Vodafone Blames Government for $2 Billion Tax Dispute Talks Collapse
February 20, 2014 4:16 AM EST
Vodafone Group (VOD.L) blamed the government on Wednesday for the collapse of talks aimed at settling a $2 billion tax dispute relating to its acquisition of Hutchison Whampoa's (0013.HK) mobile business in the country.
A man and two passengers ride on a scooter past a shop displaying the Vodafone logo on its shutter in Jammu. Reuters
The finance ministry is preparing to seek the cabinet's approval to withdraw conciliation proceedings after Vodafone wanted a separate tax dispute to be made part of the talks.
"Vodafone entered into discussions with the Indian government in good faith and with a desire, as one of India's largest international investors, to achieve a fair outcome acceptable to both parties," Vodafone said following media reports on the government's move to scrap the talks.
"Throughout, Vodafone has responded to the government's queries in a timely manner, notwithstanding, at one point, a six-month delay by the Indian government in responding to correspondence sent by Vodafone," it said in statement.
Uncertainties over policy in India have unsettled investors, with tax claims on foreign companies a major concern. IBM (IBM.N), Royal Dutch Shell Plc (RDSa.L) and Nokia (NOK1V.HE) are among foreign firms contesting local tax claims.
Vodafone, the world's second-biggest mobile operator by subscribers, entered India in 2007 via the Hutchison Whampoa deal. It is contesting a tax bill of about 112 billion rupees relating to the acquisition.
The Supreme Court ruled in 2012 that Vodafone was not liable to pay any tax over the transaction. But the government changed the rules, allowing it to make retroactive tax claims on completed deals and drawing criticism from business groups.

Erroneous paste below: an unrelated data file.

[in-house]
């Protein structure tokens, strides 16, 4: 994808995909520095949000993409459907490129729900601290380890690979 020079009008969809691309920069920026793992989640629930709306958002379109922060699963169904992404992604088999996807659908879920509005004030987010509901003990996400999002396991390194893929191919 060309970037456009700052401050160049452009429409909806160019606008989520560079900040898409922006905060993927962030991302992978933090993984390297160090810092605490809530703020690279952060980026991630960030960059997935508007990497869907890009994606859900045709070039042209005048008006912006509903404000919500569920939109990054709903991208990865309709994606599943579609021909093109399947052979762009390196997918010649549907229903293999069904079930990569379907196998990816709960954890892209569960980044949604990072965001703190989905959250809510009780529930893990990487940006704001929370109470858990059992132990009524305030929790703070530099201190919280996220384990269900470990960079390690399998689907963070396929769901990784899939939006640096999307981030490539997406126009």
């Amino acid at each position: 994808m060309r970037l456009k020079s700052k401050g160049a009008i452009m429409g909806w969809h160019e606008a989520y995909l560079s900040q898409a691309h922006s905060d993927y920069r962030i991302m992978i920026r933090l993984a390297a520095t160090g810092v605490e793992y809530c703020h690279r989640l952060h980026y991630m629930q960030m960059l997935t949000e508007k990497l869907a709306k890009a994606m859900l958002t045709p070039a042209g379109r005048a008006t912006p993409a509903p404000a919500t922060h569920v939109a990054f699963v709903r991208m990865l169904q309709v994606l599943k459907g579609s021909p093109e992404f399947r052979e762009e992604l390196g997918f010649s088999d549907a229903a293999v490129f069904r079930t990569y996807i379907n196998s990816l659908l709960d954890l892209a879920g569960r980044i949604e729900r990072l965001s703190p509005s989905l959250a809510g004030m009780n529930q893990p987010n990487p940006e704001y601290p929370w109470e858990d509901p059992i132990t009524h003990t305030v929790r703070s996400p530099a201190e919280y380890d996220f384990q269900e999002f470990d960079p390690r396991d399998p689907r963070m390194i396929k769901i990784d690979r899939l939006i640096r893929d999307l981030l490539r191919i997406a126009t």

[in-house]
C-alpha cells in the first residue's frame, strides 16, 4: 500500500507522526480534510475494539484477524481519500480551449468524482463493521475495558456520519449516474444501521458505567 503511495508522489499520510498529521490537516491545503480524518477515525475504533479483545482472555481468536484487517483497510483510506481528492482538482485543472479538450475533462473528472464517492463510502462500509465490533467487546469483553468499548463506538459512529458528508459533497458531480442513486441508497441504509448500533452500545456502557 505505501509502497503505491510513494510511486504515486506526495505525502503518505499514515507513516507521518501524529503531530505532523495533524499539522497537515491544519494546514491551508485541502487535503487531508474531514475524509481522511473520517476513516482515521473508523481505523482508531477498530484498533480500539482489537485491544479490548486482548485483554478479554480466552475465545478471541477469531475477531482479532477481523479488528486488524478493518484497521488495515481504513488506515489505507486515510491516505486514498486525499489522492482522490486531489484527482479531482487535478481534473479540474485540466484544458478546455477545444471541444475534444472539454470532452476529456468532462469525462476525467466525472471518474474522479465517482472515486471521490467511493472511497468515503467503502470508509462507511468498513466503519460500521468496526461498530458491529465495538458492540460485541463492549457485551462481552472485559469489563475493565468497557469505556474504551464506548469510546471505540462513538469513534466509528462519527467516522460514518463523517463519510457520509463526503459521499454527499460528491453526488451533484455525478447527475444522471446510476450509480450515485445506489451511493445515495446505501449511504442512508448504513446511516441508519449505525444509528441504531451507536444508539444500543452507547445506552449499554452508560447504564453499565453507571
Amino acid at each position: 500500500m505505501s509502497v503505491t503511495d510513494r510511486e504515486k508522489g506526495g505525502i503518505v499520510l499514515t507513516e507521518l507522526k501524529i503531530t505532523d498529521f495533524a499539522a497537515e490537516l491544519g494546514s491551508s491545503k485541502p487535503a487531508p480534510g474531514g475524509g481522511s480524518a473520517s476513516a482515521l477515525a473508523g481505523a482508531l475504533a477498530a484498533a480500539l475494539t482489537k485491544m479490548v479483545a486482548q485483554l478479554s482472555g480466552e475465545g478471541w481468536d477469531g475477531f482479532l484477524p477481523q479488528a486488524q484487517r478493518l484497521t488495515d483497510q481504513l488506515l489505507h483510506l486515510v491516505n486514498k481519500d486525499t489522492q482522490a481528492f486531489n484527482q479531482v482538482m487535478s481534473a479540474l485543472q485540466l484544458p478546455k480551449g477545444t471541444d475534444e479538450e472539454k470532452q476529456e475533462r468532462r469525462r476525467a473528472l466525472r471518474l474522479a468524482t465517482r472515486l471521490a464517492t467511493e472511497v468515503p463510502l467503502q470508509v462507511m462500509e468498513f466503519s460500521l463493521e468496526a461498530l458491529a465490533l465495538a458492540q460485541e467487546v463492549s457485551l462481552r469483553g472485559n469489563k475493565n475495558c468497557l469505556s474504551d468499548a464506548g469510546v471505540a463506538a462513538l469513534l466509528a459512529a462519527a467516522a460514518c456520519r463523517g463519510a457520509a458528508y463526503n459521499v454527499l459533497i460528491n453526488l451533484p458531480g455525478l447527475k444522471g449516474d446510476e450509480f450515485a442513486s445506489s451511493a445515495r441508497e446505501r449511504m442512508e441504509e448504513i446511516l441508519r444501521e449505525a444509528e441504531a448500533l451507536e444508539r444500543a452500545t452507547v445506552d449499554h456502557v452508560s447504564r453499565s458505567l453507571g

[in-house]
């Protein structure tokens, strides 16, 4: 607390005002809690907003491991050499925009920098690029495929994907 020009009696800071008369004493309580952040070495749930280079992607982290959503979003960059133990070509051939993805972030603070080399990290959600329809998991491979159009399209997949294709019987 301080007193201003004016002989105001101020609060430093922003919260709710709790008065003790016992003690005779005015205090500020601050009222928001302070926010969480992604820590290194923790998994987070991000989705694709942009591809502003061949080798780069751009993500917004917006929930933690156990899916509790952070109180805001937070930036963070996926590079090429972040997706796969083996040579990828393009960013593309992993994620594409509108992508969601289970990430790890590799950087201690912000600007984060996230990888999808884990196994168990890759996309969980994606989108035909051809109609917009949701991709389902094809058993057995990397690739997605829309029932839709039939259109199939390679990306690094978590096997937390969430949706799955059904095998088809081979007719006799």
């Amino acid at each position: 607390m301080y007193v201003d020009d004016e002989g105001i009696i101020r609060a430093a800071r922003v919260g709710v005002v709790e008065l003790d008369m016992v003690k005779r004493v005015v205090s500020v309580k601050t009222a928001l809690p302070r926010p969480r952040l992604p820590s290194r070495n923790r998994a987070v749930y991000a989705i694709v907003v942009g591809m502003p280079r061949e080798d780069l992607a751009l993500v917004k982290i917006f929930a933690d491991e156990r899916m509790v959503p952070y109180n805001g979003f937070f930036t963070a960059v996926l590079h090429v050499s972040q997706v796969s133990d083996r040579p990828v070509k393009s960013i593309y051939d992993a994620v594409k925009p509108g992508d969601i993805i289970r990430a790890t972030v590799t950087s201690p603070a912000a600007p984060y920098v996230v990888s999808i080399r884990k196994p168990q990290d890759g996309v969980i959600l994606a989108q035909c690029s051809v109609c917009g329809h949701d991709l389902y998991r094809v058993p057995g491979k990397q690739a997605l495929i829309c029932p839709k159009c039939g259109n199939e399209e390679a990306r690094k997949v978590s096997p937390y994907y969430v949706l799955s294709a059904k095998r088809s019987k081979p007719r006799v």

The cabinet gave the go-ahead for conciliation talks with Vodafone last June. While formal talks are yet to begin, Vodafone and the government representatives had a series of meetings last year.
Vodafone had insisted that the conciliation talks include a transfer pricing dispute involving a unit offering call-centre services to group companies.
The government disagreed leading to its move to scrap the talks.
A finance ministry spokesman did not have any immediate comment on Vodafone's response.
Vodafone said in its statement it had made clear any resolution to the tax dispute would need to include all aspects of its acquisition of Hutchison assets and that New Delhi was seeking to tax one event twice by claiming tax on transfer pricing.
Most Popular Slideshows
- Angelina Jolie & Brad Pitt Heads to Malta For New Movie After A Whirlwind French Wedding [PHOTOS]
- Prince William & Kate Middleton Caught Flirting In A Countryside Dinner Date [PHOTOS]
- Chris Martin Getting Serious With Jennifer Lawrence, Actress Joining Coldplay Tour [PHOTOS]
- 2014 US Open Update (Day 4 - Men's Singles): Murray, Djokovic, Raonic and Isner Advance to 3rd Round [PHOTOS]
Join the Conversation
- Europe, US Next on ISIS’ Hit List, Says Saudi King; Seized ISIS Laptop Reveals Terrifying Bio-Warfare Plans
- Teachers’ Strike in BC, Canada Stalls 1st Day of School; Labour Dispute Could Last Even After Labour Day
- Australia Races Against Potential Genocide In Iraq
- Ukraine Crisis: Putin Dangles Nuclear War Threat, US Senators Advise Sending Defensive Weapons
- James Foley Is A Spy – Jihadi Recruiter Reveals
- Apple iPhone 6 Actual Release Date after September 9 Confirmed 128GB Variant with New Resolution
- Pricey iPhone 6 on Release Date Likely but with 3X Retina Resolution & Mobile Payment Service – Reports
- Moto G2 Release Roundup: Specs, Pricing, and Release Date Details
- PlayStation 4 Killing Xbox One Costing Microsoft Millions But It's Fine
- Google Nexus 8 Confirmed as HTC T1 aka Volantis/Flounder with Freshly-Leaked Specs & Features – Reports
- Nexus 6 on Release Date Confirmed with Phablet-Size Display as FCC Filing Hints of 5.9-Inch Screen